- This is also the time to repair any bare lawn spots that you notice. Some great all-in-one premium repair products on the market can handle damage from various things such as salts, pets, and snow removal equipment.
- Spring is the second-best time to catch up on your seeding as well. Add grass seed where you notice it's necessary.
- Now that May is rolling around, you can begin to mow your lawn at the normally recommended heights and leave the clippings on the lawn to add nutrients like nitrogen back to the soil, especially to feed the new grass.
- If any difficult weeds have sprouted up, treat them with post-emergent herbicides now, including broadleaf herbicides, for weed control, while the weeds are still relatively small and growing with weak roots.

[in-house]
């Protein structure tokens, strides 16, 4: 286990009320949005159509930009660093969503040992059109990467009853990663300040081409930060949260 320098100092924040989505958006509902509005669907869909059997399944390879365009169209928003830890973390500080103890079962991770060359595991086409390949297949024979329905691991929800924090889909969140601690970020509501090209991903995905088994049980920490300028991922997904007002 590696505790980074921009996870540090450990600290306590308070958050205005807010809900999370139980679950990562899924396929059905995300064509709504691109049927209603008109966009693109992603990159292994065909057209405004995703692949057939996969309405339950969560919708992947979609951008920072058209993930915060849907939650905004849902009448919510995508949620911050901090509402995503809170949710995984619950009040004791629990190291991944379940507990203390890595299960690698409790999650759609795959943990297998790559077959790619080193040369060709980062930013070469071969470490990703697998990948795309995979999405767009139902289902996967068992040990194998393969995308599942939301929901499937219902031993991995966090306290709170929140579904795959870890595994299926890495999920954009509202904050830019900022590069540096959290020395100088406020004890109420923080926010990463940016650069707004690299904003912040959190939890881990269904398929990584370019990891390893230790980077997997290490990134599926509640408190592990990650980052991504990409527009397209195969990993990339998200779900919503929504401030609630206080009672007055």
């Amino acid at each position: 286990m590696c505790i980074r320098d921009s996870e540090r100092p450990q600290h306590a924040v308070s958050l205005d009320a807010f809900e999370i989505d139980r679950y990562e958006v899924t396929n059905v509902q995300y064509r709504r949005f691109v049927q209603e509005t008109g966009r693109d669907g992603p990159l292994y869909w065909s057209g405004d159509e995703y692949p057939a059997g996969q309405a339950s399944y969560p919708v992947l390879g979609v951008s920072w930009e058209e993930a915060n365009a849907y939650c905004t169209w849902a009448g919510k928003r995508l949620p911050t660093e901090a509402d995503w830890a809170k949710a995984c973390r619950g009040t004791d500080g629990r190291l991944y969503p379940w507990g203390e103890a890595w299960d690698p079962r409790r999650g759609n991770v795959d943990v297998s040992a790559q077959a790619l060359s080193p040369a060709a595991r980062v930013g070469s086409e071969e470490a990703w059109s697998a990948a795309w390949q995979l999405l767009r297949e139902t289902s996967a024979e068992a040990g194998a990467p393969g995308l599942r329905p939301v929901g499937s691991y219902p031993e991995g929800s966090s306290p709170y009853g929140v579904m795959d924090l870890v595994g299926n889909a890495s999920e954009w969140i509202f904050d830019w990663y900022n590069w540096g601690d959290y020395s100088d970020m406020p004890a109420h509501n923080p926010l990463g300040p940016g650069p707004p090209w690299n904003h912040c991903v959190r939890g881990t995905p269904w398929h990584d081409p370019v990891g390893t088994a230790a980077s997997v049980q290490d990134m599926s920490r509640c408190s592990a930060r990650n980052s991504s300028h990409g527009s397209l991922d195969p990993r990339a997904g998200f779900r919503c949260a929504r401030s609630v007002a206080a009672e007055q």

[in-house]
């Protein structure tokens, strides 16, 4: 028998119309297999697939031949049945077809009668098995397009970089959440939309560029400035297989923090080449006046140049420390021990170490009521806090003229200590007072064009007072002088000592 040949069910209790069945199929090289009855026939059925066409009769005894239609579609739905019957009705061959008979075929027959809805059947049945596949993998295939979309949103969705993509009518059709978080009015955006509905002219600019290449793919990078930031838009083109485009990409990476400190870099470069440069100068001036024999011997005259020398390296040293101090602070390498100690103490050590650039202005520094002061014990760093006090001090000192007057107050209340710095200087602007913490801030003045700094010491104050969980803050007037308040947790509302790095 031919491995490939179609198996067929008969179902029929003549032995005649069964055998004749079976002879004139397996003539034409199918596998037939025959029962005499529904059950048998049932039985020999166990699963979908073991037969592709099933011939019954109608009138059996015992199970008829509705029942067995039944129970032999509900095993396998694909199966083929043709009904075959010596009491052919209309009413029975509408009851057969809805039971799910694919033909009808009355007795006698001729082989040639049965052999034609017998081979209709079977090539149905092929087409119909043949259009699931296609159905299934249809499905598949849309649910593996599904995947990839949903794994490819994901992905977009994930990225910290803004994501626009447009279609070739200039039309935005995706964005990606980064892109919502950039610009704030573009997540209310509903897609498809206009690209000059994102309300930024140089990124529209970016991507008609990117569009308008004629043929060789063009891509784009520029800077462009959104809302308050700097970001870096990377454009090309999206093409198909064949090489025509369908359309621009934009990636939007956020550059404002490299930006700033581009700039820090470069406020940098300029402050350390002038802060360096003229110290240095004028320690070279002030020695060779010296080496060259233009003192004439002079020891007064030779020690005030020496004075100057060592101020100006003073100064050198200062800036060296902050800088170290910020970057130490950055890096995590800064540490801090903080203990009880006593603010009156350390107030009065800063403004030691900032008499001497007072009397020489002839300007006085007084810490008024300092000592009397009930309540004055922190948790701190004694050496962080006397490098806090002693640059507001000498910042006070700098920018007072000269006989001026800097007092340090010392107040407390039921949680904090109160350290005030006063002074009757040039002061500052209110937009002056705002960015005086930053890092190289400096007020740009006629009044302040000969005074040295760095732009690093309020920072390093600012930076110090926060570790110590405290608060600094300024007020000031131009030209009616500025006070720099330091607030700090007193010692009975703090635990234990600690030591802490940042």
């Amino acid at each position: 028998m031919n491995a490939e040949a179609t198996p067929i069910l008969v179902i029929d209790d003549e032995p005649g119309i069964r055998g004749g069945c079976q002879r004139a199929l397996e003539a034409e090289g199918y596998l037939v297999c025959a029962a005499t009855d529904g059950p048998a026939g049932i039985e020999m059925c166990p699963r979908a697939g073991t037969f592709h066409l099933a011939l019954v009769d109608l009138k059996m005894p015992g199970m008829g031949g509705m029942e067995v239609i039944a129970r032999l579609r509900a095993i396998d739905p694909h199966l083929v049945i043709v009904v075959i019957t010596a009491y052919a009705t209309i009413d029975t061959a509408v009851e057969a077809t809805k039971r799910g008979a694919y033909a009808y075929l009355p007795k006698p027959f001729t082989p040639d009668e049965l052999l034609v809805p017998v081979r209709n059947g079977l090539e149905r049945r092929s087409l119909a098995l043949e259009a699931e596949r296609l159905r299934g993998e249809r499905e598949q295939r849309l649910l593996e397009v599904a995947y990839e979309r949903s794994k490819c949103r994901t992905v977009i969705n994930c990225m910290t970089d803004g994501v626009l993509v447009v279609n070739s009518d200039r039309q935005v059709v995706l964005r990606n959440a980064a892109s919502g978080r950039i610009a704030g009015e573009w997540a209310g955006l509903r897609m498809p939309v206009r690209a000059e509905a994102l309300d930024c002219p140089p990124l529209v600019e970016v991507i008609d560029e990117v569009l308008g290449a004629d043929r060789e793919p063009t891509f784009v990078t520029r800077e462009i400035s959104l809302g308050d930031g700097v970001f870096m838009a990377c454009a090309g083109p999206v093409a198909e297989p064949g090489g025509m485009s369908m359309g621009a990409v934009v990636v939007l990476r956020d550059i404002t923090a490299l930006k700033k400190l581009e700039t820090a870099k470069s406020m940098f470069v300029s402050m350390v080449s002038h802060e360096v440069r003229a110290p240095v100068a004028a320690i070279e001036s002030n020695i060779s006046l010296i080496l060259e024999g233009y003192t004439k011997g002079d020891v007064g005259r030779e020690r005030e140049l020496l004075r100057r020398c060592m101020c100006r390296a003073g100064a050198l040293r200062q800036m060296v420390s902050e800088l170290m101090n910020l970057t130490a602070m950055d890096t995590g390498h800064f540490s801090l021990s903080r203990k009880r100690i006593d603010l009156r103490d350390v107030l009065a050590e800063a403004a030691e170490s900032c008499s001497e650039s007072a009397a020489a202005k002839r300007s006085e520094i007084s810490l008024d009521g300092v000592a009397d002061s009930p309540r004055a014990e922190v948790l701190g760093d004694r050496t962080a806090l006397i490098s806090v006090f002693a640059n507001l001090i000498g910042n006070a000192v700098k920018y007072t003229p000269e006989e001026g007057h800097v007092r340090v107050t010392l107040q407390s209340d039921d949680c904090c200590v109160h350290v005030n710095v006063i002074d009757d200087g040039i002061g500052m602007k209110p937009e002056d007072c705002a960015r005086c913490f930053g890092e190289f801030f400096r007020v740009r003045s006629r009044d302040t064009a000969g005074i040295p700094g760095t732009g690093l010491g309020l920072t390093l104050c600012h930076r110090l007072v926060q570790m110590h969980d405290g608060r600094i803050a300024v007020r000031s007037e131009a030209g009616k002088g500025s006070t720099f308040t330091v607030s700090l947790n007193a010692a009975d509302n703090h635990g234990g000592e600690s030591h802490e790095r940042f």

- Based on your soil test results, it's time to fertilize your lawn. This is the optimal time in the cool season grass fertilizing schedule to combine both fast and slow-release fertilizer varieties for nitrogen that will act quickly and last longer.
- Your lawn care calendar for the summer season looks a little different. The key is to water your established lawns and warm soil with one inch of water per week, including natural rainfall. This varies depending on whether you have sandy soils, clay soils, or loam soil.
- You'll also need to make irrigation adjustments to prevent drought stress based on the temperature and weather conditions.
- This is also the time to raise your mower height to 3 or 4 inches. These longer blades will shade the roots of your lawn to prevent excessive soil temperatures and will encourage healthy deep root growth.